Or William Barclay Describes Two Citizenships
In the Daily Study Bible Series commentary on Matthew, the late Scottish theologian William Barclay has this:
This question of tax-paying was not of merely historical interest. Matthew was writing between AD 80 and 90. The temple had been destroyed in AD 70. So long as it stood, every Jew had been bound to pay the half-shekel Temple tax. After the destruction of the Temple, the Roman government demanded that that tax should be paid to the Temple of Jupiter Capitolinus in Rome. It is obvious how bitter a regulation that was for a Jew to stomach. The matter of taxes was a real problem in the actual ministry of Jesus; and it was still a real problem in the days of the early church.
But Jesus was wise. . . . The answer was that Caesar’s head was on [the coin]. “Well then,” said Jesus, “give it back to Caesar; it is his. Give to Caesar what belongs to him; and give to God what belongs to him.”
With his unique wisdom Jesus never laid down rules and regulations; that is why his teaching is timeless and never goes out of date. He always lays down principles. Here he lays down a very great and very important one.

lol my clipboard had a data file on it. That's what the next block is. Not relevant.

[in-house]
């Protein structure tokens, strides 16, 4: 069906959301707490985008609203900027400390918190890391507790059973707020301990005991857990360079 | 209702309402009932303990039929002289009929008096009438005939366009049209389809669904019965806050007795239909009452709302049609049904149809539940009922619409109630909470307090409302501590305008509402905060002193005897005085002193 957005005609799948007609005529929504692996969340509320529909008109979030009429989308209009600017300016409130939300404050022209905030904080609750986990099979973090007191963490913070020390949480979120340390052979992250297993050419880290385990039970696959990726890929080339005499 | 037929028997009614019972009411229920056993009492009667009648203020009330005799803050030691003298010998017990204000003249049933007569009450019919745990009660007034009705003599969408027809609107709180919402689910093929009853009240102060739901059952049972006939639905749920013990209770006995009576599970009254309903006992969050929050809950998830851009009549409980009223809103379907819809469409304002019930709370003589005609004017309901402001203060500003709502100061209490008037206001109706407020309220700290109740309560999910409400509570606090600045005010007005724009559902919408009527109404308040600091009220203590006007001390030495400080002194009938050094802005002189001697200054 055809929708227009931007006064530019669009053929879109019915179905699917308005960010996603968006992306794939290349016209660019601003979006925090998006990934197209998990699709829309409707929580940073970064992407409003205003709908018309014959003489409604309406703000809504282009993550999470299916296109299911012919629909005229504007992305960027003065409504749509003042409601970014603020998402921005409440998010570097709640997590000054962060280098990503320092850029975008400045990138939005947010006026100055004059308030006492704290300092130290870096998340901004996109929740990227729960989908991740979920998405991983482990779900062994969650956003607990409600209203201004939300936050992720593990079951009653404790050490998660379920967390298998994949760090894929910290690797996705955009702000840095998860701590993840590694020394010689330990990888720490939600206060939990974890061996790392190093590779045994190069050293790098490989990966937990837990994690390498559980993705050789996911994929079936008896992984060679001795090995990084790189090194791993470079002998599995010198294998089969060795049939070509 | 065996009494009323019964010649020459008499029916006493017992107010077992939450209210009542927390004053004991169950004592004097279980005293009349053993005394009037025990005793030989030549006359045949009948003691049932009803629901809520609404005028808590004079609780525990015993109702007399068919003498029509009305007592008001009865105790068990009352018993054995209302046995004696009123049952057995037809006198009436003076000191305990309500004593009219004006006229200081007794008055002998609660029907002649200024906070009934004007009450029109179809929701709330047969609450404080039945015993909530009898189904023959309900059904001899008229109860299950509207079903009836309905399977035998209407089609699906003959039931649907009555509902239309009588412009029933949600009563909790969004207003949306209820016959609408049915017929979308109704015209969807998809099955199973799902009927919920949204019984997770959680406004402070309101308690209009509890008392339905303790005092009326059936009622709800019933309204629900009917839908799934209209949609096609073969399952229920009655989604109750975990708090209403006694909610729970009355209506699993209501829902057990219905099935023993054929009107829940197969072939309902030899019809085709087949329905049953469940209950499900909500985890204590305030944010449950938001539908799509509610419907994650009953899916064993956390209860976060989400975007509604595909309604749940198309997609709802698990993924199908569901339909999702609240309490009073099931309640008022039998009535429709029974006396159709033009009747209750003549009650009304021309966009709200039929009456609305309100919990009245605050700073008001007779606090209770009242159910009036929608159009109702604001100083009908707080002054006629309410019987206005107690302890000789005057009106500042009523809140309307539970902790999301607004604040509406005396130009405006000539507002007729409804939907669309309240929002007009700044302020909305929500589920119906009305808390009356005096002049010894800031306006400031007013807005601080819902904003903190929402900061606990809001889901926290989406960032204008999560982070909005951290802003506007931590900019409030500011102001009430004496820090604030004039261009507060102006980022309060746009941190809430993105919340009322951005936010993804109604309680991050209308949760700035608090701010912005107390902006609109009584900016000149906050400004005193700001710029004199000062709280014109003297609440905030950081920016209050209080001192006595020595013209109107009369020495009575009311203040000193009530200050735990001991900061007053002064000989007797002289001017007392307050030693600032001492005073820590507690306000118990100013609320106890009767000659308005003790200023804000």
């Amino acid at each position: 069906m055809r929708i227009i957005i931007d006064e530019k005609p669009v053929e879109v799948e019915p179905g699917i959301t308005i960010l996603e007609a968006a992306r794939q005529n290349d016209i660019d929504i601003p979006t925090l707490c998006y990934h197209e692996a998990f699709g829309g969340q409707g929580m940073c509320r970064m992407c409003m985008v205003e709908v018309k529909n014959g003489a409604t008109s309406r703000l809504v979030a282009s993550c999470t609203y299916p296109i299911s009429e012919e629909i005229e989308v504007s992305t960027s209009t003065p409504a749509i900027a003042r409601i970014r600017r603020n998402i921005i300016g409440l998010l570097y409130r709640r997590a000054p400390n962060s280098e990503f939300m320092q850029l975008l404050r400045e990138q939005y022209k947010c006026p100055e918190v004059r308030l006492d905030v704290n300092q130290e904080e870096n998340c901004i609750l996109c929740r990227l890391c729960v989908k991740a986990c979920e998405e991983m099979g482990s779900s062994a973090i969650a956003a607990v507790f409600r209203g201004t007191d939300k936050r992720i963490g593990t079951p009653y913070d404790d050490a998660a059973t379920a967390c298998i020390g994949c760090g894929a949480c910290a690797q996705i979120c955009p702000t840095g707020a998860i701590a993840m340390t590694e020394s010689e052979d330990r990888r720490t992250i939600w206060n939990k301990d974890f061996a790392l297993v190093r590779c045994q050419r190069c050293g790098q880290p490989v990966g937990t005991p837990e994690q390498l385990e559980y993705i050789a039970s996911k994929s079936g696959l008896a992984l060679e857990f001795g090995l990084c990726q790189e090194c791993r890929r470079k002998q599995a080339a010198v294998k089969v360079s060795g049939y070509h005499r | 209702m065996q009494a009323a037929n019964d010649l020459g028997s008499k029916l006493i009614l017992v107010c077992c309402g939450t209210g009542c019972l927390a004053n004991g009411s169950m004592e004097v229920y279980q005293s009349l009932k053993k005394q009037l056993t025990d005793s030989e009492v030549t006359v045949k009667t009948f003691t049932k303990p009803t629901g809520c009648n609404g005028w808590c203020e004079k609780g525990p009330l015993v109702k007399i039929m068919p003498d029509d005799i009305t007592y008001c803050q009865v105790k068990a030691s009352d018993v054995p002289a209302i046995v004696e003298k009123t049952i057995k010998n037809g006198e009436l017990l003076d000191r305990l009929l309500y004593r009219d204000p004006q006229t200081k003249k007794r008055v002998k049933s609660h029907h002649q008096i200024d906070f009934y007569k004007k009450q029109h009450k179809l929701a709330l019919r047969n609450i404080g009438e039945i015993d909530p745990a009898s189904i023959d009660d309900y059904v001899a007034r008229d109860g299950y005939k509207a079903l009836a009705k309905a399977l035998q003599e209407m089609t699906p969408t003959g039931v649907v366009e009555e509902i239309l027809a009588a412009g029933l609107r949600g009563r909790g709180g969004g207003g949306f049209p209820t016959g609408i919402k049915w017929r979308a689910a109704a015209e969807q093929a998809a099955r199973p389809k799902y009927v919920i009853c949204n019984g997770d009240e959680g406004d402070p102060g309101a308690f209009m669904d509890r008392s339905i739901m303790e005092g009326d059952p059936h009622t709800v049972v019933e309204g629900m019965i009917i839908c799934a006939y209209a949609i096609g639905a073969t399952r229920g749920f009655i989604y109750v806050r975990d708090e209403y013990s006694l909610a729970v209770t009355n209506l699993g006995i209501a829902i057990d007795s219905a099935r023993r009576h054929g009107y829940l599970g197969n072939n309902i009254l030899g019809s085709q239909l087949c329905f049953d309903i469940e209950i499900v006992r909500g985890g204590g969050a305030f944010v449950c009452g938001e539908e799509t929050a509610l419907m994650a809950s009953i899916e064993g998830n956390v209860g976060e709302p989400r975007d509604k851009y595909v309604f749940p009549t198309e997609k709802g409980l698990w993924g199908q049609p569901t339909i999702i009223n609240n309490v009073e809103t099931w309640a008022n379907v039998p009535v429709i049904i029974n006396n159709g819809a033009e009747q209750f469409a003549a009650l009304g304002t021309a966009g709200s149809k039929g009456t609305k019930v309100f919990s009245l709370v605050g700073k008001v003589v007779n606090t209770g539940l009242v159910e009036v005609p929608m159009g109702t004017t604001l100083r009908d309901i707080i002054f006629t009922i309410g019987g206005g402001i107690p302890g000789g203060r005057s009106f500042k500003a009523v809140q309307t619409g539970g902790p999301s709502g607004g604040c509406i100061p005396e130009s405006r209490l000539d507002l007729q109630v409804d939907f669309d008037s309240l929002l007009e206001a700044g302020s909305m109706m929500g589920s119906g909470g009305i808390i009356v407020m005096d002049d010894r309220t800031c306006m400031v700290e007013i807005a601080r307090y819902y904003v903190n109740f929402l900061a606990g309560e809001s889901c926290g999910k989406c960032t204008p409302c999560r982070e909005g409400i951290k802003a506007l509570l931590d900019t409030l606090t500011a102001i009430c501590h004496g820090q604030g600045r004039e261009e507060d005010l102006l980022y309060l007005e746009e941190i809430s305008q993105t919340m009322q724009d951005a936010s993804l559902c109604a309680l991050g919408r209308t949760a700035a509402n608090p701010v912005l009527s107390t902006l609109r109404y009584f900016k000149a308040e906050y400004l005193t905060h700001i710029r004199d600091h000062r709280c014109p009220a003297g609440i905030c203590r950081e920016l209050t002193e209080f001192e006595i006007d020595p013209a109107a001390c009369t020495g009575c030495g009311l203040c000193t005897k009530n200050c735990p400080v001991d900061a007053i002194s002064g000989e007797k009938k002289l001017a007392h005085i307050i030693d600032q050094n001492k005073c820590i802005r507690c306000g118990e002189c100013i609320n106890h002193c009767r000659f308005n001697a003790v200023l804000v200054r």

Every Christian man has a double citizenship. He is a citizen of the country in which he happens to live. To it he owes many things. . . .
But the Christian is also a citizen of Heaven. There are matters of religion and of principle in which the responsibility of the Christian is to God. . . .
– William Barclay, The Gospel of Matthew, Vol. 2, Rev. Ed., The Daily Study Bible Series (The Westminster Press, 1957-1975), 273-4.
I believe Barclay makes a bit too much of the citizenship of this Earth in the remainder of the second-to-last paragraph (that I opted to omit here). Whether he had an agenda in mind, I cannot know, but I know I have one: to hone in on, and encourage allegiance to, the primary, eternal Kingdom of God. I am not sure Matthew’s emphasis was quite as stark as Barclay’s on the universal principle of dual citizenship, but I do take it that a timeless truth is nestled here. Matthew 22:15-22 does embody a “duality” principle. I am a citizen of two kingdoms. Accordingly, I will pay my taxes, I will be a law-abiding person, and I will try to be be respectable in my earthly scenario. I will also trust that my abiding citizenship is in the eternal Kingdom. The loyalty is not split evenly—every two dollars allocated to one kingdom or the other. No, the transcending loyalty is to God’s rule (and that allegiance will positively affect the lesser citizenship).